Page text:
New York City transit supporters are on fire today as their transit agency, the MTA, announced deep service cuts. Service cuts are happening all over the US this year, as the economic crisis has cut into most of the local funding streams on which agencies rely. In many cases, including California and New York, the problems have been compounded by raids on state transit funding streams to help balance state budgets.
There seems to be plenty of blame to go around for New York MTA’s especially dire straits. The New York Times offers three expert views on their “Room for Debate” forum, though the three don’t seem to be disagreeing. Two emphasize the need for more secure government funding, while the third points out the need to push back harder on labor costs, and it sounds like they can all be right. None of them says that service cuts are a good thing.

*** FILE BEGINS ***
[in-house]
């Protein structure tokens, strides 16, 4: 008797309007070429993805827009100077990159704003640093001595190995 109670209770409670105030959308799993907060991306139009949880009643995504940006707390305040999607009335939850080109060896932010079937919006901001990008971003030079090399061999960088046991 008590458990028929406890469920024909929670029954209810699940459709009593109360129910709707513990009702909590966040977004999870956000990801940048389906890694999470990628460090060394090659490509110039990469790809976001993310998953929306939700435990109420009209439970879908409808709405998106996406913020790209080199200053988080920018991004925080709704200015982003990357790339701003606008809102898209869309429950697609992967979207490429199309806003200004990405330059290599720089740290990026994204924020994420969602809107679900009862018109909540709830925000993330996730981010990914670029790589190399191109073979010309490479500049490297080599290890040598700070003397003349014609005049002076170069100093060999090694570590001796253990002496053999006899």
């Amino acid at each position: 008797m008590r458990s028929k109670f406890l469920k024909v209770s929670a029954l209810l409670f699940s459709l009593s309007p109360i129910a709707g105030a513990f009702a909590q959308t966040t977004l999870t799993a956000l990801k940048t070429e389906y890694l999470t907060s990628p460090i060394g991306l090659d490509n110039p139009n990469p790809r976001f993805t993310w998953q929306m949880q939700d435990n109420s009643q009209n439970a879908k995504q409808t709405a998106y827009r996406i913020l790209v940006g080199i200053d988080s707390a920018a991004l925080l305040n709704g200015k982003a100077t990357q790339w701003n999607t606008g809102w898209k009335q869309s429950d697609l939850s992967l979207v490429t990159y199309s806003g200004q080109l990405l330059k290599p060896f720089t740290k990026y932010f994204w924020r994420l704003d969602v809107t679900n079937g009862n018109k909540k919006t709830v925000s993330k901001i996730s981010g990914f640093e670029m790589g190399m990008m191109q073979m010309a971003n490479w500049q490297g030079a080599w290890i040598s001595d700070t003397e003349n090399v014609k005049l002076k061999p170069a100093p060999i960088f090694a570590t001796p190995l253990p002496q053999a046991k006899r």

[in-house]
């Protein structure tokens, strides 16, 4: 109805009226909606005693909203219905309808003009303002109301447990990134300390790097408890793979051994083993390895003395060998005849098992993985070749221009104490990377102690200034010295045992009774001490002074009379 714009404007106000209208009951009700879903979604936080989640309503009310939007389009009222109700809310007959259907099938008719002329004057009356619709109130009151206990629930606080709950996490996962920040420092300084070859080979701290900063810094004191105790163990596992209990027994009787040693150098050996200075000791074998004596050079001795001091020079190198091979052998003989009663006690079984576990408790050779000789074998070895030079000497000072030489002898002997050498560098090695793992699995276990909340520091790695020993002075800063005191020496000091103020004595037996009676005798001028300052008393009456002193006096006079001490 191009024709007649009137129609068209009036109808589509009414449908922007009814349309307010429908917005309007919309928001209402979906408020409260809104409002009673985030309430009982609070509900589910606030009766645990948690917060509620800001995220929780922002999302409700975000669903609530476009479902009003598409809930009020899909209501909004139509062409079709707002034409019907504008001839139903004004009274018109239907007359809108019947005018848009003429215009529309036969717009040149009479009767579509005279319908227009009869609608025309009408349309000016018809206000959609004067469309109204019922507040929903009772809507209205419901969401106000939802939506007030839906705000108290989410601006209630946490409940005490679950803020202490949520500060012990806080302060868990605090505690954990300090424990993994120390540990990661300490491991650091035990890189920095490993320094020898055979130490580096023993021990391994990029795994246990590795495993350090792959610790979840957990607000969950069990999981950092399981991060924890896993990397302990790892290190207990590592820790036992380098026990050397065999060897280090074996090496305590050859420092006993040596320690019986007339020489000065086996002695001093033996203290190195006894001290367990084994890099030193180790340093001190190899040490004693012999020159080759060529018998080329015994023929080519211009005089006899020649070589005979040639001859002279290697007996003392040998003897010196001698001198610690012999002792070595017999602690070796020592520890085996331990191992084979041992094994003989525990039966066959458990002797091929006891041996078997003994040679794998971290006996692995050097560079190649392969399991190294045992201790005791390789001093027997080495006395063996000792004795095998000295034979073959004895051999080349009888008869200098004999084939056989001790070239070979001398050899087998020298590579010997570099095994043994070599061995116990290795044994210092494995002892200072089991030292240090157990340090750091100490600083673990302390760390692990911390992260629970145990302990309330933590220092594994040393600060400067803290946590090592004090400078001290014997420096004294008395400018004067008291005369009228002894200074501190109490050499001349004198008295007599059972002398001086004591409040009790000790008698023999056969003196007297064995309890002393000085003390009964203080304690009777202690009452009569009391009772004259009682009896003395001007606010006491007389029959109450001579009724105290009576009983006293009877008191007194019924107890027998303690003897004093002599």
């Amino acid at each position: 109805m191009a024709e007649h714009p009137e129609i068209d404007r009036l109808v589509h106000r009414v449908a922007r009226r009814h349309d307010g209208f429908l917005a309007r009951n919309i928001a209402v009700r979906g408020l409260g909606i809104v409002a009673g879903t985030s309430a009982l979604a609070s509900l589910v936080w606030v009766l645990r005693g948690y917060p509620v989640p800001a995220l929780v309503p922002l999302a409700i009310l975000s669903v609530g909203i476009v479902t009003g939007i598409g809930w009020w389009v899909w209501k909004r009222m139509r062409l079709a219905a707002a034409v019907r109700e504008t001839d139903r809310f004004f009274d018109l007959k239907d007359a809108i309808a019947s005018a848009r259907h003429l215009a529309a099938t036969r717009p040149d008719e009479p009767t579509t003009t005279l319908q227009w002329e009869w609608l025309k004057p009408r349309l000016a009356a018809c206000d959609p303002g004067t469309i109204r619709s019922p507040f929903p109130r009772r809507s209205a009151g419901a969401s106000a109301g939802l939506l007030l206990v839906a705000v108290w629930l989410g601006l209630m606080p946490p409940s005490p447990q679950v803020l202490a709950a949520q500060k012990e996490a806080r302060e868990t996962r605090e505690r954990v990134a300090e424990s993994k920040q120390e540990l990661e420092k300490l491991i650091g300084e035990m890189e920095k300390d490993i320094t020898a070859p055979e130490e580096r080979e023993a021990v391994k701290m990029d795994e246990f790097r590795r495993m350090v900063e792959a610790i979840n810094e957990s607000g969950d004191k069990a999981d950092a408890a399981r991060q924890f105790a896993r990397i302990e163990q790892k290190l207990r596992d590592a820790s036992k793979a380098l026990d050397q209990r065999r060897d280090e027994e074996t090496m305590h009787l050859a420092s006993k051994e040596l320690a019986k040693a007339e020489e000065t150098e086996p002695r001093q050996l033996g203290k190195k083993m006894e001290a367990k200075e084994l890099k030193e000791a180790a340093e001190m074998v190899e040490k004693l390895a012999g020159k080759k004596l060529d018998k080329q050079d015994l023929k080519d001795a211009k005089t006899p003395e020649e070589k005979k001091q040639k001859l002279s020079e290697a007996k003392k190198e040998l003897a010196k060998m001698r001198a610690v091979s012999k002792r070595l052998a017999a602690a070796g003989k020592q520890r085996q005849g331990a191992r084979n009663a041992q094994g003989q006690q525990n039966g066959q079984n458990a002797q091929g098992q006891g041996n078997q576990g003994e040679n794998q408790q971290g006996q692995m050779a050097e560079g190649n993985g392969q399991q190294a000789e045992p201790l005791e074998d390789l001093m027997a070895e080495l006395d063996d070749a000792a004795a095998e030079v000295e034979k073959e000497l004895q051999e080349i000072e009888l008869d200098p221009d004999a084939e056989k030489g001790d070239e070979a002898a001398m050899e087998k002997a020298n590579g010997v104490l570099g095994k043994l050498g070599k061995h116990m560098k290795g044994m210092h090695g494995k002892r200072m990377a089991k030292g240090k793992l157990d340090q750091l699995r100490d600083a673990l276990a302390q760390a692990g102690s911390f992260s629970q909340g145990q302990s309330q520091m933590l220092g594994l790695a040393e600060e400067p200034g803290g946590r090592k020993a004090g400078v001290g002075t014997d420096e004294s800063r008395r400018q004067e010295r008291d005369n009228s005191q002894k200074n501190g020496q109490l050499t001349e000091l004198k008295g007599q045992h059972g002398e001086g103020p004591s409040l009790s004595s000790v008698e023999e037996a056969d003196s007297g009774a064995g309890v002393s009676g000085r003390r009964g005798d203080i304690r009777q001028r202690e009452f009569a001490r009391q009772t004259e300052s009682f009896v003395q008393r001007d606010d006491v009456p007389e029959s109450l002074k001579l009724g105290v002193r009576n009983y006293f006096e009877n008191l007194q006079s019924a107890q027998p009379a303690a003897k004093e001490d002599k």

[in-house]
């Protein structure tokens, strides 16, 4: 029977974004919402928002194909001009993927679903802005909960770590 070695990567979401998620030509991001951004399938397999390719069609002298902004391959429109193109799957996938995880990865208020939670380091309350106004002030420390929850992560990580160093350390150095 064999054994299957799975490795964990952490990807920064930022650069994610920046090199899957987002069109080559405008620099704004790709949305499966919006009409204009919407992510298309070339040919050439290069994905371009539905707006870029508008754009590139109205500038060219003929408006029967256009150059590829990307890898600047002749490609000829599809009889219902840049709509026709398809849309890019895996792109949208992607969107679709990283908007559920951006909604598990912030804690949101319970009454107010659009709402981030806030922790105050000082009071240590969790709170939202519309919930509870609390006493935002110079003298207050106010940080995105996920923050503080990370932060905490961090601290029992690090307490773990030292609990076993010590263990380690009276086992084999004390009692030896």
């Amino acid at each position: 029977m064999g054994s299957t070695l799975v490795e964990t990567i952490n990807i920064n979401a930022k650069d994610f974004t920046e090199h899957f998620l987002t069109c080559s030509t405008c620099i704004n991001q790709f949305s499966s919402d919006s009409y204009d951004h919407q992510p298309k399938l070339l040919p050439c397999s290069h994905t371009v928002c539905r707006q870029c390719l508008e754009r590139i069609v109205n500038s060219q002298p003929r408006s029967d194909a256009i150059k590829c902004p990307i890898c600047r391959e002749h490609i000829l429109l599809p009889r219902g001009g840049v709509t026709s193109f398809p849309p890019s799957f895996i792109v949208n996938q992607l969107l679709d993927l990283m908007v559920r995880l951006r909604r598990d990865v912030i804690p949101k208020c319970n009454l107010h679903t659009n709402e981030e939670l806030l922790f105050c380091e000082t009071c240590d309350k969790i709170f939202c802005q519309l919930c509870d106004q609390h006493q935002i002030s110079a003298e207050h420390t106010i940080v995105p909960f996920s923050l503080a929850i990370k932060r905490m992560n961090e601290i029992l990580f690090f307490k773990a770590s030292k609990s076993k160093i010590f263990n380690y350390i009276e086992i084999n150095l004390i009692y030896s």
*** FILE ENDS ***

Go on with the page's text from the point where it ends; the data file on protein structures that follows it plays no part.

But here’s an eerie echo of my last post, where I pointed out that sometimes transit agencies don’t deliver environmental outcomes because they’re being required to serve other competing goals. This stunning graphic from Second Avenue Sagas tells a similar story about the New York MTA, but in the area of budgeting rather than service design.
It appears that in 1995, the governments of the State of New York (NYS), New York City (NYC), and the MTA decided to split three ways the cost of discounted transit fares for students.
Student ridership (high school and below) is a mixed blessing for transit agencies. You’ll hear a lot about how great it is that kids are “forming transit habits” at an early age. But school-kids consume more than their per-capita share of the transit budget, and not just because they are more likely to damage buses and trains than adults are. Schools tend to generate extremely high and sharp peaks — very brief periods of the day when huge numbers of students want to travel. Extreme peaking means overcrowding that disrupts schedules and that often requires extra buses to be pulled out for very short shifts. Very short work shifts, in turn, mean higher per-hour labor costs, because labor contracts usually define a minimum shift period (often 4 hours) and the period of school demand is often much shorter.